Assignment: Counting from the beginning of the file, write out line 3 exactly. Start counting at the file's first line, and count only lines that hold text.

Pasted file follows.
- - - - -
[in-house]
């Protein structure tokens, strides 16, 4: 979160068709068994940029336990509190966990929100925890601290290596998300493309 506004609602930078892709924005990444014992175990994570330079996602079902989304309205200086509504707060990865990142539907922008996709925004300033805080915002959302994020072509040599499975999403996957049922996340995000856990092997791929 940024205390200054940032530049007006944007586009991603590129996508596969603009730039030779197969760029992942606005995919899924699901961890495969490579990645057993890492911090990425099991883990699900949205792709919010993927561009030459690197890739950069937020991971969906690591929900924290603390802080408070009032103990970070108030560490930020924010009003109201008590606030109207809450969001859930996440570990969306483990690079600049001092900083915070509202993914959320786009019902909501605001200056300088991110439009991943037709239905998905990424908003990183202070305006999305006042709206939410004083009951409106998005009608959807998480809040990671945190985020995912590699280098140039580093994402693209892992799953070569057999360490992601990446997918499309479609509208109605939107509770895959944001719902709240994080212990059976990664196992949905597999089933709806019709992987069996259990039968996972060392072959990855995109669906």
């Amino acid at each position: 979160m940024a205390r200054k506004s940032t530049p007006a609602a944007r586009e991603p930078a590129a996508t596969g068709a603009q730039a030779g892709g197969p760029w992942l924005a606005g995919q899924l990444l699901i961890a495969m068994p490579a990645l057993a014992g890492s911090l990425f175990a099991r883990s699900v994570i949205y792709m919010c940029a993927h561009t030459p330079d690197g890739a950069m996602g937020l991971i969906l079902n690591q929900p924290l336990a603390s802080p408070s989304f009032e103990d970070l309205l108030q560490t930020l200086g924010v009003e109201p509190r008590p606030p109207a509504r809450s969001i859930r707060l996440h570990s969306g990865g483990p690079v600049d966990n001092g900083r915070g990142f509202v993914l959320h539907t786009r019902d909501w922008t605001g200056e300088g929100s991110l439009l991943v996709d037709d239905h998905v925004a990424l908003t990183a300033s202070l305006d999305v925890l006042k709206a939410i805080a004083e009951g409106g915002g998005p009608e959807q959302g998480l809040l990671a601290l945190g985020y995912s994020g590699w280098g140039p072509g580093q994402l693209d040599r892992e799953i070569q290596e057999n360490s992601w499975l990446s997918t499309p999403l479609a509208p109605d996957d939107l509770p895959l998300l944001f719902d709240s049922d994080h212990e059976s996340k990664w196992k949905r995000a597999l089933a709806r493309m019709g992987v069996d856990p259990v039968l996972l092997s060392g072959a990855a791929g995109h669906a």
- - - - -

């Amino acid at each position: 979160m940024a205390r200054k506004s940032t530049p007006a609602a944007r586009e991603p930078a590129a996508t596969g068709a603009q730039a030779g892709g197969p760029w992942l924005a606005g995919q899924l990444l699901i961890a495969m068994p490579a990645l057993a014992g890492s911090l990425f175990a099991r883990s699900v994570i949205y792709m919010c940029a993927h561009t030459p330079d690197g890739a950069m996602g937020l991971i969906l079902n690591q929900p924290l336990a603390s802080p408070s989304f009032e103990d970070l309205l108030q560490t930020l200086g924010v009003e109201p509190r008590p606030p109207a509504r809450s969001i859930r707060l996440h570990s969306g990865g483990p690079v600049d966990n001092g900083r915070g990142f509202v993914l959320h539907t786009r019902d909501w922008t605001g200056e300088g929100s991110l439009l991943v996709d037709d239905h998905v925004a990424l908003t990183a300033s202070l305006d999305v925890l006042k709206a939410i805080a004083e009951g409106g915002g998005p009608e959807q959302g998480l809040l990671a601290l945190g985020y995912s994020g590699w280098g140039p072509g580093q994402l693209d040599r892992e799953i070569q290596e057999n360490s992601w499975l990446s997918t499309p999403l479609a509208p109605d996957d939107l509770p895959l998300l944001f719902d709240s049922d994080h212990e059976s996340k990664w196992k949905r995000a597999l089933a709806r493309m019709g992987v069996d856990p259990v039968l996972l092997s060392g072959a990855a791929g995109h669906a």